I've been married for eight years and a parent for six. I'm not an expert at either, but I’ve made enough mistakes to speak to what doesn’t work. My marriage is far from ruined, but each and every one of these parenting stumbles has put a strain on my partnership. Thankfully, there's room for mistakes and friction in a strong relationship, but left unchecked these argument starters could become marriage enders. Nobody is the perfect parent or the perfect partner, and trying to be good at both is no easy feat, but avoiding these pitfalls certainly can’t hurt.
1. Not making time for each other. Let’s face it, raising kids takes tons of time and energy but you’ve got to make sure that you reserve some of that for your partner. Find time to connect about more than logistics. Have fun, laugh, be intimate and remind each other why you started a family together in the first place.
2. Not making time for yourself. Another mistake that's so easy to make is losing yourself completely to your family. You’ve got to make time for yourself. It’s not selfish—it’s essential.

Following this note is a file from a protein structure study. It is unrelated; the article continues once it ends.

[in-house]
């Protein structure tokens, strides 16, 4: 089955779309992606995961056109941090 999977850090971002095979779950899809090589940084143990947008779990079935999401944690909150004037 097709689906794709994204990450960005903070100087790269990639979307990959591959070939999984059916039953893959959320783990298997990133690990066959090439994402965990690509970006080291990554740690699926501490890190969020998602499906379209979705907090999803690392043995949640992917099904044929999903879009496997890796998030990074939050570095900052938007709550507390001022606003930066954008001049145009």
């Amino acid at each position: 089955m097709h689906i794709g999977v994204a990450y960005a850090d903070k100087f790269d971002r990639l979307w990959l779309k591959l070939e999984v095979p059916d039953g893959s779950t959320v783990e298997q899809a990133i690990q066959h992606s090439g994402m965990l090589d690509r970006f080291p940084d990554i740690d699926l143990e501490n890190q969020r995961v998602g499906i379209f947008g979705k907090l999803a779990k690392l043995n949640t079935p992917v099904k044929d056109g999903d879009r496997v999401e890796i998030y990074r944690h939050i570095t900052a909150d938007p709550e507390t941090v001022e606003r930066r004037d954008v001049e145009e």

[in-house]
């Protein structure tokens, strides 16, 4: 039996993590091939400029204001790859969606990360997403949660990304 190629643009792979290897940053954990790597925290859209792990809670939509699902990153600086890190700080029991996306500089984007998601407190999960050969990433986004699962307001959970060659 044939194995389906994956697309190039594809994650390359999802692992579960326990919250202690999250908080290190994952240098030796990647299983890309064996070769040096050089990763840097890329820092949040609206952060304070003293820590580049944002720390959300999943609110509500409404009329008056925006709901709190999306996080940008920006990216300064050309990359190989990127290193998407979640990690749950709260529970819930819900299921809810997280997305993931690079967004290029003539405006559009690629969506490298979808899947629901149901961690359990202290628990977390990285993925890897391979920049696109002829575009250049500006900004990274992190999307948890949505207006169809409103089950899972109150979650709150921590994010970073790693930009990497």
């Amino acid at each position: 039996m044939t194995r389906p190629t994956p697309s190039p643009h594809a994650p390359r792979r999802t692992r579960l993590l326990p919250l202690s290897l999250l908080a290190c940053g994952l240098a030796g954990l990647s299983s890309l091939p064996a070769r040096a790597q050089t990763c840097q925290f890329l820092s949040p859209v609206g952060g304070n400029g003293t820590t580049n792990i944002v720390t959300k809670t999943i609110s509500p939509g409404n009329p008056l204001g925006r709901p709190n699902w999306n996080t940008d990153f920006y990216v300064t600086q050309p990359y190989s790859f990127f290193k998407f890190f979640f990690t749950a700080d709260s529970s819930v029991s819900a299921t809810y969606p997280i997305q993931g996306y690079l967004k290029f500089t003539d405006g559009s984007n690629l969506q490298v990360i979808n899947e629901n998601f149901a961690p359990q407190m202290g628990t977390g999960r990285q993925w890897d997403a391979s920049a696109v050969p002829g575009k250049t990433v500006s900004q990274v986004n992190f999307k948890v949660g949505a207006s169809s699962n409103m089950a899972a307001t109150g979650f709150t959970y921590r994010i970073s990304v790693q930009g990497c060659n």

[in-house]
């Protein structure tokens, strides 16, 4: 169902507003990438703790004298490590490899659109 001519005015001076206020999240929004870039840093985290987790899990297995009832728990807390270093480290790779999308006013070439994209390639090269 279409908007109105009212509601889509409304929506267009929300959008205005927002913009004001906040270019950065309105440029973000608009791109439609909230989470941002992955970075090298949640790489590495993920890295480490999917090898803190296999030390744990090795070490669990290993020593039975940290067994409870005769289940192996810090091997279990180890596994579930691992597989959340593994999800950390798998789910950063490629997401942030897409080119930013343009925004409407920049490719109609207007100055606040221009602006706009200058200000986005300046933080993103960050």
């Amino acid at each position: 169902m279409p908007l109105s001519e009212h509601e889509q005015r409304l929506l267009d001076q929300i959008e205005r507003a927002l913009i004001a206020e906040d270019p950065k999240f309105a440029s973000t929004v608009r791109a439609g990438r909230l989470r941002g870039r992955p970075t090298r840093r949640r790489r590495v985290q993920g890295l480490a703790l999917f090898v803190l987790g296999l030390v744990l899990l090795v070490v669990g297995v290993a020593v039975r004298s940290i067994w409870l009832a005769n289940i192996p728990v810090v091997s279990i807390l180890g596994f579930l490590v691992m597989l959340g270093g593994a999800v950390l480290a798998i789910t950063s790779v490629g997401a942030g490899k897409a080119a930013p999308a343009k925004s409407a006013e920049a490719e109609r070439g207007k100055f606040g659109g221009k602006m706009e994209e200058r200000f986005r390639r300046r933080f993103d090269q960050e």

3. Not having fun as a family. It can get really easy to tag-team parenting in a way that leaves very little time for family togetherness. Interacting as a family unit, especially when it’s something fun, is a great way to boost marital morale.
Don’t shoulder the burden of all the chores and childcare and then harbor resentment that you must do it all.
4. Not asking for help. If you’re going to find the time for yourself, your partner and your family, you're going to need help. You can’t be afraid to ask for it. It's especially important that your significant other knows what you need from them. Don’t shoulder the burden of all the chores and childcare and then harbor resentment that you must do it all. Ask for help and make sure you get it.
5. Micromanaging your child’s care. In order for you to get the help you need, you must let go of control. If your partner takes over bedtime duties, let them get it done in the way that works for them. You can’t expect others to do things exactly like you do. Believe me, relinquishing control can be extremely hard, but holding on to it drives a wedge in your marriage.
6. Differing discipline. While it’s extremely important that both parents are allowed their own parenting style, it is also key that they don’t undermine each other. Do your best to get on the same page and act as a united front; nothing breeds resentment like being thrown under the bus. It’s especially unfair if one parent is always required to be the disciplinarian.
7. Sharing your bed with your kids. The family bed situation may not be a problem if both parents are happy with the sleeping arrangement. But if sharing your bed with your kids is cutting into quality sleep and/or romantic intimacy, it might not be what is ultimately best for your family.